Best practices in business communications tell us that the most frequent form of communication for managers should be (in this order):
It’s our listening and speaking skills that make or break our careers. Whether you are an aspiring leader or in a support role, developing your communication skills can impact your success.
It’s more than the words you use. Consider the following five points when planning a speech/ presentation or meeting. These are things you should consider as you strive to improve your interactions with others:
- Know the Outcome. What is the goal of this speech, meeting or presentation? Start with the end goal in mind. Before you begin planning what you will say, consider what you want the outcome of your communication to be. How do you want your audience to feel at the end of your presentation (i.e., motivated, inspired, thoughtful, etc.) What actions do you want them to take? How will you move or motivate people?
- Be a Confident Speaker. To gain the recognition or the support you desire, confidence is key. A confident speaker:
- Projects their voice appropriately
- Speaks slowly and deliberately
- Varies the pace, uses pauses and varies the volume
- Has a strong / interesting start as well as a finish
- Maintains easy eye contact in blocks around the room
- Moves easily but does not pace
- Uses notes with authority & confidence when needed
- Uses PowerPoint well – as an inspirational backdrop, not as a script
- Involves the audience – asks the audience questions and is patient and respectful with them
- Always gives the impression of being in control and never apologizes to the audience if there are hiccups; Is not concerned when something goes wrong – pauses and fixes the problem – or when challenged.
- It’s All About Your Audience. Great public speaking is always about the audience – what you want to do with them, how you want to make them feel, and what you want them to go away and do differently as a result of your performance. Audiences need to be engaged and the speaker needs to show awareness of them.Building relationships is part of the communication process and is key to your success in conveying your message. That means having your audience actively listening, attributing meaning, debating in their heads or with the speaker, weighing up the pros and cons, etc. When you deeply understand how your audience thinks and feels and what is important to them, you can use that information to craft a message that will resonate with your listeners.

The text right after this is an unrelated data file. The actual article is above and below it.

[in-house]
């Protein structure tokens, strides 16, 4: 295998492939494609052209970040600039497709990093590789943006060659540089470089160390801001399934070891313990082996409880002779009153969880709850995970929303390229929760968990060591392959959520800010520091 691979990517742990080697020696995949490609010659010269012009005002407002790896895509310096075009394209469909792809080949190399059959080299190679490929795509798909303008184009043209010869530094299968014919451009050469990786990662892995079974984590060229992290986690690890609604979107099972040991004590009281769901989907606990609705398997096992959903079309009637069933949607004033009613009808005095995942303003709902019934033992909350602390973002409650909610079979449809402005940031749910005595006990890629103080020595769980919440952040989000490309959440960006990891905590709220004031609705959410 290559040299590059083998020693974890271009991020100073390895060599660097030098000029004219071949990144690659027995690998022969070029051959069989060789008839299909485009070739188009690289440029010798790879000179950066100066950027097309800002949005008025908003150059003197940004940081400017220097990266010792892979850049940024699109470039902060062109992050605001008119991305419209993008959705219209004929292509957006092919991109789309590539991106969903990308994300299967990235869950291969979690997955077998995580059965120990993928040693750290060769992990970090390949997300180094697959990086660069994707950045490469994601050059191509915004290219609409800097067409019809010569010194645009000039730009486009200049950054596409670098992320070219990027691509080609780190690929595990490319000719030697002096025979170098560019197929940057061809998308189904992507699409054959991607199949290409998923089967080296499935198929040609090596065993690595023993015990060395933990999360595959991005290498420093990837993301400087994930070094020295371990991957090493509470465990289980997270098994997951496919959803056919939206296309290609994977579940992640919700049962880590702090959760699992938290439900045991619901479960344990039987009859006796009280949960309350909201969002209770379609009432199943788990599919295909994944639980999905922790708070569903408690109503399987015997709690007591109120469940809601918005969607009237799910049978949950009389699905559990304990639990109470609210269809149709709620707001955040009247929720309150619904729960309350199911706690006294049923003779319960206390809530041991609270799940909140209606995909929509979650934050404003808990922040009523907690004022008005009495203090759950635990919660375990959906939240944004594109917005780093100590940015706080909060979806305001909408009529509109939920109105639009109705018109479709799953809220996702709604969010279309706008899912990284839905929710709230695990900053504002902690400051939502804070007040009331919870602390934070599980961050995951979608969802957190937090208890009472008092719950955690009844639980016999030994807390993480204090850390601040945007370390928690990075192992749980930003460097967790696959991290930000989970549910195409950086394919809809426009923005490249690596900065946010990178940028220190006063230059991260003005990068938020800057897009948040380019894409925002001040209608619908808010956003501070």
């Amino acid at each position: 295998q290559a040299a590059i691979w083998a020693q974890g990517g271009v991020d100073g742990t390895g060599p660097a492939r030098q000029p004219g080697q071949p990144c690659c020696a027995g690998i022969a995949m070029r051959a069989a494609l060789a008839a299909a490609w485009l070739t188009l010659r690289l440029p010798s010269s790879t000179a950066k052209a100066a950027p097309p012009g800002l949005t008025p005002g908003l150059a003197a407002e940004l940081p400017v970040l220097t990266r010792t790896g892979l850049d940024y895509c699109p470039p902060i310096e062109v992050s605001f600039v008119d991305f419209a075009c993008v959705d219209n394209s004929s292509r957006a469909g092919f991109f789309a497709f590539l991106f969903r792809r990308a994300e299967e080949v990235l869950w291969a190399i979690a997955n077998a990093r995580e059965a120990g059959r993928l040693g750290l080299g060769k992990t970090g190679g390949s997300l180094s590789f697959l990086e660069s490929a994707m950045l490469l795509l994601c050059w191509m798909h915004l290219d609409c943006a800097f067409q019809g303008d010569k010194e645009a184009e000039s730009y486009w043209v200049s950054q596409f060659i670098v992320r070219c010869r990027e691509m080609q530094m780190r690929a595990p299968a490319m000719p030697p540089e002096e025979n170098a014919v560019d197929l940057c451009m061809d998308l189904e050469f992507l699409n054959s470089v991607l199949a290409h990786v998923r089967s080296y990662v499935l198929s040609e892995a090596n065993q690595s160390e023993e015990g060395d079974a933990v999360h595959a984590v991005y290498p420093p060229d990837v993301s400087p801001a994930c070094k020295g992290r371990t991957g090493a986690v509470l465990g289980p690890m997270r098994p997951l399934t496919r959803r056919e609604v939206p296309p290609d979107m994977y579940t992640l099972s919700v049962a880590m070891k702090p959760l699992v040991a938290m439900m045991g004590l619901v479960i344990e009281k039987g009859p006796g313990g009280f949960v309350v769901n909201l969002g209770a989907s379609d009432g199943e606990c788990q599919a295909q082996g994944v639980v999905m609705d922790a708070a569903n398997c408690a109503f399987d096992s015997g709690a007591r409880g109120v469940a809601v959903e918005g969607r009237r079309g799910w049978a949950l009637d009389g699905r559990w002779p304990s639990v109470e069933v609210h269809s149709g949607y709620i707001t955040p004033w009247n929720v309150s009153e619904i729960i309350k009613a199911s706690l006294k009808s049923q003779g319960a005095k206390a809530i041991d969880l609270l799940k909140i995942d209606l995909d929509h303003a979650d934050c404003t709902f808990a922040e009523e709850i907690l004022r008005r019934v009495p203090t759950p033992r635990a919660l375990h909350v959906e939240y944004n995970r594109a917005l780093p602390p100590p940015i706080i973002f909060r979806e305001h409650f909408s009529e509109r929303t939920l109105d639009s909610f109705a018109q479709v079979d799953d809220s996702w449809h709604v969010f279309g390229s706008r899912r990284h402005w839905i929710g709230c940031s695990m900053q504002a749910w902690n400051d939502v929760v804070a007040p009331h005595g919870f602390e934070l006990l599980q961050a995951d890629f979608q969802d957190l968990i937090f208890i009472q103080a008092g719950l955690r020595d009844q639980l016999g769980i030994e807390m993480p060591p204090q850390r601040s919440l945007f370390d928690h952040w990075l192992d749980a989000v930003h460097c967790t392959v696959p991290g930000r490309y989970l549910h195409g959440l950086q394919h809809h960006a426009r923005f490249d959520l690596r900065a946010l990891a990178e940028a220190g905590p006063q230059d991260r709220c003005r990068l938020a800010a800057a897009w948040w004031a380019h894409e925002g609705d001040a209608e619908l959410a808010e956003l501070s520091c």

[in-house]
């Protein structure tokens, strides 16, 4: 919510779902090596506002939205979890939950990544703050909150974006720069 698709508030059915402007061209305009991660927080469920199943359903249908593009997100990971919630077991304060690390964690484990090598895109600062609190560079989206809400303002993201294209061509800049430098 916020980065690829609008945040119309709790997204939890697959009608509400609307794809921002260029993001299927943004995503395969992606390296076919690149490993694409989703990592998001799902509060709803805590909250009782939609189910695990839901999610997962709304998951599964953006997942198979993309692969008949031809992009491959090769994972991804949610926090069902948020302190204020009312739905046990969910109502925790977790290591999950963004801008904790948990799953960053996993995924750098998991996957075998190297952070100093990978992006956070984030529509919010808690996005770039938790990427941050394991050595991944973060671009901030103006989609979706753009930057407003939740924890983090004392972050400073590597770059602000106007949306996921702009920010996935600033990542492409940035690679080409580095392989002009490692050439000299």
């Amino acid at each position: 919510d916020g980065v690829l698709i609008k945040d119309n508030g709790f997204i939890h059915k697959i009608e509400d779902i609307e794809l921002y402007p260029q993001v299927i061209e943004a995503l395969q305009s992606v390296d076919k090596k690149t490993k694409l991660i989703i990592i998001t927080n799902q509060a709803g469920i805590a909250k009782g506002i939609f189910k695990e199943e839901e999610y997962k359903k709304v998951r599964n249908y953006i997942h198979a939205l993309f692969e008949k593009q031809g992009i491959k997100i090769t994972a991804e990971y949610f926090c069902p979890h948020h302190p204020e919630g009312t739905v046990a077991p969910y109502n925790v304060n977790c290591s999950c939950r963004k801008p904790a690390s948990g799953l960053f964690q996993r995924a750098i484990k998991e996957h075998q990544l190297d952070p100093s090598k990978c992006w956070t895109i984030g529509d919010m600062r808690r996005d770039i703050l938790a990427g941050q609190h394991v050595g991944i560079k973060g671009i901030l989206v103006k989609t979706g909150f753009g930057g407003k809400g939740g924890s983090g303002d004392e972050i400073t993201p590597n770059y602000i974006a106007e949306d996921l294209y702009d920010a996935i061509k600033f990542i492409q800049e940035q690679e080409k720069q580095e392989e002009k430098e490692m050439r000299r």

- Consider Timing.There is a time and a place for everything. When you are aware of the events or emotional state of those you are communicating with, you can improve the timing of your message. Appropriate timing means you have taken the person/audience and occasion into consideration and know when and how to share your message.
- Master the Art of Listening.The most adept communicators are experts at listening and reading between the lines. Mastering the art of listening isn’t easy. You will most likely feel tempted to share your own insights, opinions or assumptions while listening to someone. Avoid commentary or interjecting. Instead, ask open-ended follow-up questions. This provides evidence that you are hearing and listening to the person. It shows your respect for the person speaking and for the information they are sharing. Practicing good listening skills will help you gain the respect of those you encounter.
How do you improve your communication?
Self-help books are great tools to improve your understanding of the intricacies of communication, but there is nothing as powerful as practicing it. There are a number of ways to develop your skills, but we suggest:
- Study the Masters – watch speeches by Ronald Reagan, JFK, MLK, Barrack Obama
- Watch inspirational speakers on TED.com
- Attend a Public Speaking class (We highly recommend our WISE #220 Public Speaking Mastery – a shameless plug!)
- Practice, practice, practice!
The more you develop your skills, the better your communication will be. Isn’t your success worth it?